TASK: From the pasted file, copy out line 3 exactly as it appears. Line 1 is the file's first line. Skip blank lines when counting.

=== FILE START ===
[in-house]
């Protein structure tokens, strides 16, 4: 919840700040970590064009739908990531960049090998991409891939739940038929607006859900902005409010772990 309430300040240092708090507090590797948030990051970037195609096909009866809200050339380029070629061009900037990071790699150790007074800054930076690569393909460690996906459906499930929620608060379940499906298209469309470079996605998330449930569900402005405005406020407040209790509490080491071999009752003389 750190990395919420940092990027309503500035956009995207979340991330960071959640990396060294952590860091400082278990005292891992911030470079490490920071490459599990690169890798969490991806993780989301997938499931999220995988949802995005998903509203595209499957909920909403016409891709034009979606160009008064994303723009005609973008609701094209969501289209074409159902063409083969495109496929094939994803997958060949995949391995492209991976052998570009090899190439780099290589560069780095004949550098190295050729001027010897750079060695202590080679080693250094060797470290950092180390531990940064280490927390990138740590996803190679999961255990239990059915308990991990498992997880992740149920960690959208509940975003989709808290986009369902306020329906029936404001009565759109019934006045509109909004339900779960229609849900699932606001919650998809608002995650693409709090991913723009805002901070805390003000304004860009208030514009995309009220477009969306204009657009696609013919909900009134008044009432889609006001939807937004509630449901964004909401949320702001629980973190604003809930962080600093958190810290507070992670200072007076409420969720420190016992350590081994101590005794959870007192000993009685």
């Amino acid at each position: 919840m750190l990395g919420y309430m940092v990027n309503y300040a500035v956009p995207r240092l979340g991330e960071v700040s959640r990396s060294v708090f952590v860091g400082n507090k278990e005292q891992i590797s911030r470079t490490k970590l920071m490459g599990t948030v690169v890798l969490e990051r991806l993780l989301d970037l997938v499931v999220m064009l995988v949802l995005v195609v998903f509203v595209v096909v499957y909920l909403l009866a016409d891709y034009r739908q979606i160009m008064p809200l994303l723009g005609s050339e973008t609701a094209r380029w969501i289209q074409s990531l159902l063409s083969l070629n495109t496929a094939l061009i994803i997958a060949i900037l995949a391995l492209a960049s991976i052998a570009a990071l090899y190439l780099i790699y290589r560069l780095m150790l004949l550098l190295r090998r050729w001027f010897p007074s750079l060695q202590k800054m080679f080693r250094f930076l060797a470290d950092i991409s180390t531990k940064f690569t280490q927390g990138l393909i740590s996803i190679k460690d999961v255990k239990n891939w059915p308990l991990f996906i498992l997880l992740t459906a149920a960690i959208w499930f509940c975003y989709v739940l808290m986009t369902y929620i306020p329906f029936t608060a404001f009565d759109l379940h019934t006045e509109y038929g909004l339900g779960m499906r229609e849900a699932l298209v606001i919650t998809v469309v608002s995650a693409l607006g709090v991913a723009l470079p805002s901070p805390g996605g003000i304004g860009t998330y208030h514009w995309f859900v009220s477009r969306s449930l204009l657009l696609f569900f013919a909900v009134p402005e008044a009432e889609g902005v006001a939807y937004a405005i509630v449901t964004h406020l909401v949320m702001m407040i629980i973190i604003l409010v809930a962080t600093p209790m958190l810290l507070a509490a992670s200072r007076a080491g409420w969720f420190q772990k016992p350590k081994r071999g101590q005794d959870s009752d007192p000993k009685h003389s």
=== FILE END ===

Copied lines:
């Amino acid at each position: 919840m750190l990395g919420y309430m940092v990027n309503y300040a500035v956009p995207r240092l979340g991330e960071v700040s959640r990396s060294v708090f952590v860091g400082n507090k278990e005292q891992i590797s911030r470079t490490k970590l920071m490459g599990t948030v690169v890798l969490e990051r991806l993780l989301d970037l997938v499931v999220m064009l995988v949802l995005v195609v998903f509203v595209v096909v499957y909920l909403l009866a016409d891709y034009r739908q979606i160009m008064p809200l994303l723009g005609s050339e973008t609701a094209r380029w969501i289209q074409s990531l159902l063409s083969l070629n495109t496929a094939l061009i994803i997958a060949i900037l995949a391995l492209a960049s991976i052998a570009a990071l090899y190439l780099i790699y290589r560069l780095m150790l004949l550098l190295r090998r050729w001027f010897p007074s750079l060695q202590k800054m080679f080693r250094f930076l060797a470290d950092i991409s180390t531990k940064f690569t280490q927390g990138l393909i740590s996803i190679k460690d999961v255990k239990n891939w059915p308990l991990f996906i498992l997880l992740t459906a149920a960690i959208w499930f509940c975003y989709v739940l808290m986009t369902y929620i306020p329906f029936t608060a404001f009565d759109l379940h019934t006045e509109y038929g909004l339900g779960m499906r229609e849900a699932l298209v606001i919650t998809v469309v608002s995650a693409l607006g709090v991913a723009l470079p805002s901070p805390g996605g003000i304004g860009t998330y208030h514009w995309f859900v009220s477009r969306s449930l204009l657009l696609f569900f013919a909900v009134p402005e008044a009432e889609g902005v006001a939807y937004a405005i509630v449901t964004h406020l909401v949320m702001m407040i629980i973190i604003l409010v809930a962080t600093p209790m958190l810290l507070a509490a992670s200072r007076a080491g409420w969720f420190q772990k016992p350590k081994r071999g101590q005794d959870s009752d007192p000993k009685h003389s």